The Scottish Independence Convention (SIC) has the superficial look of an obvious successor to Yes Scotland. In fact, it seems to already have appointed itself as the ‘official’ umbrella organisation representing the entire Yes movement. Which is problematic. Not only because SIC, quite inexplicably, includes elements which pose a real threat to the reputation of anyone who associates with them, but for reasons of democratic legitimacy.
What is the basis of SIC’s authority? How representative is it of the Yes movement as a whole? What mandate does it hold? How can it possibly acquire such a mandate? How likely is it that the rest of the Yes movement will accept SIC’s self-declared status?
Some of these issues have been raised by GA Ponsonby on IndyRef2. Particularly the fact that the SIC board appears to be dominated by the very clique of passionless technocrats, supercilious intellectuals and dogma-bound radicals which has recently sought to claim ownership of the Yes movement to the exclusion of any and all who decline to embrace their narrow agenda.
Personally, I now harbour grave doubts about the Scottish Independence Convention. I am concerned about the judgement of those who have invited onto the organisation’s board groups whose provenance is questionable and individuals whose character is dubious.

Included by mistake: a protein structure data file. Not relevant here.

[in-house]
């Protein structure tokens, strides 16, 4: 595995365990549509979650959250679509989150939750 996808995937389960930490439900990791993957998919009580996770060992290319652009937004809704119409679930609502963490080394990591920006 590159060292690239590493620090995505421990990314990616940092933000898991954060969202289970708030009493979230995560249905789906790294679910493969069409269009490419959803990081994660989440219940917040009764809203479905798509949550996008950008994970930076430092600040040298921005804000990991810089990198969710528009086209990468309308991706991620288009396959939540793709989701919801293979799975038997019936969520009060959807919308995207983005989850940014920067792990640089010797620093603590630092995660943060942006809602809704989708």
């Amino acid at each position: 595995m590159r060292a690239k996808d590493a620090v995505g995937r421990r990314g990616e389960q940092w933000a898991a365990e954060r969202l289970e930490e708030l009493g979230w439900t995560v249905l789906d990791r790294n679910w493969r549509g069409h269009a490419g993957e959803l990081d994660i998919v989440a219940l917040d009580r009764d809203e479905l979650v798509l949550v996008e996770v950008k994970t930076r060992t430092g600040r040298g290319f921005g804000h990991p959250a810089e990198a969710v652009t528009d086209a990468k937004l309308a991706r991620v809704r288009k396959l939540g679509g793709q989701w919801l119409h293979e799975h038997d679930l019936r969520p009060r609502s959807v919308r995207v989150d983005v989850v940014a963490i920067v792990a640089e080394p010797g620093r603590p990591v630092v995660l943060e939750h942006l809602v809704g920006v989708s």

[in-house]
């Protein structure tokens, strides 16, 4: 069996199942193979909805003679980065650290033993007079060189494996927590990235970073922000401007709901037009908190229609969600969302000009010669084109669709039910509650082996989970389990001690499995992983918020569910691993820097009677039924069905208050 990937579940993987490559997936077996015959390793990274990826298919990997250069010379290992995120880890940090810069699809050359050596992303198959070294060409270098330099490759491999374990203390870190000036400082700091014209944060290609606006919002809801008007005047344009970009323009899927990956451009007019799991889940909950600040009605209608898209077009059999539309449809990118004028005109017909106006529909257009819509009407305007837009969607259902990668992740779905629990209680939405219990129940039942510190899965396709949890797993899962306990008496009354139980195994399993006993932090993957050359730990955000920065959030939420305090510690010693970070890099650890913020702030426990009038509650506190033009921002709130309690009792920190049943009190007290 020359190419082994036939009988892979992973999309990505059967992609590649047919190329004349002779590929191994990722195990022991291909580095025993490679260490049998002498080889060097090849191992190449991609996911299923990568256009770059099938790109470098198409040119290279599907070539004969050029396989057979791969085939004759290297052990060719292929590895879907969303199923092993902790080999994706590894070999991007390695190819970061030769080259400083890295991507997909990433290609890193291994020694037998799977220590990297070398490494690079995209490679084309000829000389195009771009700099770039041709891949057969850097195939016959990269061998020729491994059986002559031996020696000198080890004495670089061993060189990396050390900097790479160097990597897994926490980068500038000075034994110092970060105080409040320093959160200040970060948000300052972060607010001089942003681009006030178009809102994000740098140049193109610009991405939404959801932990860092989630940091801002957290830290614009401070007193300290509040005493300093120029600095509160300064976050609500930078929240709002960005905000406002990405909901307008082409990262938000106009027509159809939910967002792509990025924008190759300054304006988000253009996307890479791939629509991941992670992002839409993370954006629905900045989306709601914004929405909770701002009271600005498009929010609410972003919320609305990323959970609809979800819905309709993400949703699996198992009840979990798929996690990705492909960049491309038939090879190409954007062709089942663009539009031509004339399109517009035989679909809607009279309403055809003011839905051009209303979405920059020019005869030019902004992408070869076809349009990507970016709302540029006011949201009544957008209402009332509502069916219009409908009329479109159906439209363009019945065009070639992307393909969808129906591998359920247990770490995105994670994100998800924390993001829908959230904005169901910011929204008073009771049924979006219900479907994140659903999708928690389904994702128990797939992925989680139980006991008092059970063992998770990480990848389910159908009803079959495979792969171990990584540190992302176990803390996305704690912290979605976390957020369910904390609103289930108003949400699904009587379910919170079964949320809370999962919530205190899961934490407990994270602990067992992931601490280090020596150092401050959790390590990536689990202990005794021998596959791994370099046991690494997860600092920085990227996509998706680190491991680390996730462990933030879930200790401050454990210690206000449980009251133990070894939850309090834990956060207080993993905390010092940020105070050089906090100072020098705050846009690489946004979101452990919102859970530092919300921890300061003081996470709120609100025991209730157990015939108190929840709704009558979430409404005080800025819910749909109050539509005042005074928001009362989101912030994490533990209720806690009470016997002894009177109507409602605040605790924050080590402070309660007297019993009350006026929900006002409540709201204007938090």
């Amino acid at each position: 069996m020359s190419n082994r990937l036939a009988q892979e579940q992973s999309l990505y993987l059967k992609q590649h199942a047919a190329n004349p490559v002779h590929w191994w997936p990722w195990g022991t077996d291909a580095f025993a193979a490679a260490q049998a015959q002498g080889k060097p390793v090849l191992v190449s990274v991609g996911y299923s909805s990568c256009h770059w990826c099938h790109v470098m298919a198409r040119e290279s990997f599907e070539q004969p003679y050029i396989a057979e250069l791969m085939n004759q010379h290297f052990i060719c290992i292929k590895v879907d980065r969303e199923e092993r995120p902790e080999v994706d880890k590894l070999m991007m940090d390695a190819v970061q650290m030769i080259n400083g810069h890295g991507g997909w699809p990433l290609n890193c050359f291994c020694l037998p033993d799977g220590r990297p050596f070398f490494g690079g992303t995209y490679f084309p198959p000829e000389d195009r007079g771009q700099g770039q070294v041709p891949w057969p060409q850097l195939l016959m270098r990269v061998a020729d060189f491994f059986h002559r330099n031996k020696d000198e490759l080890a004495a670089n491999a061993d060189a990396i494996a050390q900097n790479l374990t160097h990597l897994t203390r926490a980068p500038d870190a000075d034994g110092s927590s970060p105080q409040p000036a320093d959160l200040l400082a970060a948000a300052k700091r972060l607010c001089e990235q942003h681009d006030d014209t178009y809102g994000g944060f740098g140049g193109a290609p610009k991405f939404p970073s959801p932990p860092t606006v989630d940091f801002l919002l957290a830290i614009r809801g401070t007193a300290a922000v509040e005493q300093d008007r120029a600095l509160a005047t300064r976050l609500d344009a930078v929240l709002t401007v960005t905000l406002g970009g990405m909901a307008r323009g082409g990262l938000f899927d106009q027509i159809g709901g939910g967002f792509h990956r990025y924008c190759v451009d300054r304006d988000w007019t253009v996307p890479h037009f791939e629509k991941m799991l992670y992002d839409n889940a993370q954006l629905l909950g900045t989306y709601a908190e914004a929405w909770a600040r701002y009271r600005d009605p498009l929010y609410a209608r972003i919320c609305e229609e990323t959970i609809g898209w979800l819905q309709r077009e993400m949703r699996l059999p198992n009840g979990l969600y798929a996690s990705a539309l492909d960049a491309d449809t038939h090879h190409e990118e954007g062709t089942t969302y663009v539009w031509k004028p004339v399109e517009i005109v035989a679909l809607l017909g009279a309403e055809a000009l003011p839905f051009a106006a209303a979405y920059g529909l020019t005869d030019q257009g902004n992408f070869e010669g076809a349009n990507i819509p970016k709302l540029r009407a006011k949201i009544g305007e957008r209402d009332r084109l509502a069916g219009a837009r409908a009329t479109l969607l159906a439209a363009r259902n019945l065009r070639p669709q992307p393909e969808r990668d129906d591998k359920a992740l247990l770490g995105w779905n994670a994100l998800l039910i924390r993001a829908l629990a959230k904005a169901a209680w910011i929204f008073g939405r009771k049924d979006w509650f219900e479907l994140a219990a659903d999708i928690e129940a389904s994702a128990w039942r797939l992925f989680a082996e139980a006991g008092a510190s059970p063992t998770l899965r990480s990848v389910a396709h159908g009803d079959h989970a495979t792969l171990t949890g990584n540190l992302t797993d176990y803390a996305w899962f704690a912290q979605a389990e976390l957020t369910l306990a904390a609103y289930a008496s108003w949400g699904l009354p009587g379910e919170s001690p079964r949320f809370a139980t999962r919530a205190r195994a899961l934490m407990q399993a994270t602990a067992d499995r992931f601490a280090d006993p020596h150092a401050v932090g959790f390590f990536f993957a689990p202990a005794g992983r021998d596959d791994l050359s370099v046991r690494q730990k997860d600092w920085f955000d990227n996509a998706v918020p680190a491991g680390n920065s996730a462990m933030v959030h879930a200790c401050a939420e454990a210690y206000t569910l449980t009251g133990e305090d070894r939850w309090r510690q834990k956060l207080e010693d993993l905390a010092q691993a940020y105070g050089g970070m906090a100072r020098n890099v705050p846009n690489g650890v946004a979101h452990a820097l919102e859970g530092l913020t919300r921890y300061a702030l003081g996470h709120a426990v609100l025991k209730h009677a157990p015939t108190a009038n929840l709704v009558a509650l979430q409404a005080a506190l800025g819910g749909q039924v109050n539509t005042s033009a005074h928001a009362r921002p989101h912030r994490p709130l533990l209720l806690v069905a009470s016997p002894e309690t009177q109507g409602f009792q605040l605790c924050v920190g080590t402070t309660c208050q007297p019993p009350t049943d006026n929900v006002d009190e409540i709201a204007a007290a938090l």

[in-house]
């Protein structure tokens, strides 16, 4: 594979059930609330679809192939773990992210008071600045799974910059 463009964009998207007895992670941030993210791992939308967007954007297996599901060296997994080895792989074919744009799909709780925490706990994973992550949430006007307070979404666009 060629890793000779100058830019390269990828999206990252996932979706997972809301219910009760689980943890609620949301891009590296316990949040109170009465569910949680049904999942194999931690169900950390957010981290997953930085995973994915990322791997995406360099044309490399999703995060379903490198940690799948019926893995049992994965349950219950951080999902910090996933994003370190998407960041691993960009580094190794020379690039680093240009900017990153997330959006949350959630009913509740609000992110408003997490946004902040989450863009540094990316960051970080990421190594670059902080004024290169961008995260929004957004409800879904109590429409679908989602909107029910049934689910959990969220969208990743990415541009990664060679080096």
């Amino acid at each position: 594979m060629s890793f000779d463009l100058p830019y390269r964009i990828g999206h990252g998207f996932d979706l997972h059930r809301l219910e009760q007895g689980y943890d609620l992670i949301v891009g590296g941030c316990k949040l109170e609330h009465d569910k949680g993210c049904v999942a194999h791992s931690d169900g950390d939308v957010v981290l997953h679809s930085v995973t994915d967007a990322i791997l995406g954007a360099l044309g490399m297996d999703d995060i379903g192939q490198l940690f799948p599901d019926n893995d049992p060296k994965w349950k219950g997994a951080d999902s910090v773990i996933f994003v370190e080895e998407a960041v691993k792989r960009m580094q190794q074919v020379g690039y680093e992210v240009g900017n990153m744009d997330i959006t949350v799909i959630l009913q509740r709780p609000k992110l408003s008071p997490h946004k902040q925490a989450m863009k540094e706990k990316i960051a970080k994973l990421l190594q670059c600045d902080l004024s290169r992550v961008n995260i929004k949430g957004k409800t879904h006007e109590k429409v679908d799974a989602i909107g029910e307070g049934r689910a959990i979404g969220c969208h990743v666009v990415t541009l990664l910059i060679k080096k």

I have great difficulty seeing how SIC can credibly speak for the grass-roots Yes movement when it is so predominantly given over to a relatively small but inordinately assertive faction founded on a simplistic belief that ‘radical’ is synonymous with ‘righteous’.
Most of all, I worry that SIC has no popular mandate; nor any means of acquiring one. I worry, too, that the SIC – and thereby the aforementioned faction of ‘righteous radicals’ – intends to ‘piggy-back’ on the electoral mandate of the SNP in a way that will be found unacceptable by the party’s membership and considered inappropriate by the general public.
In order to succeed, the independence movement needs effective political power. In order to be effective, that political power must have democratic legitimacy. It is not obvious how SIC might achieve this. It’s not even clear that the importance of democratic legitimacy is recognised by those in charge of SIC.
As a member of the SNP, and with the greatest of respect to both Alex Salmond and Elaine C Smith, I could not possibly agree to party funds being diverted to the Scottish Independence Convention as it is presently structured.Views: 6700
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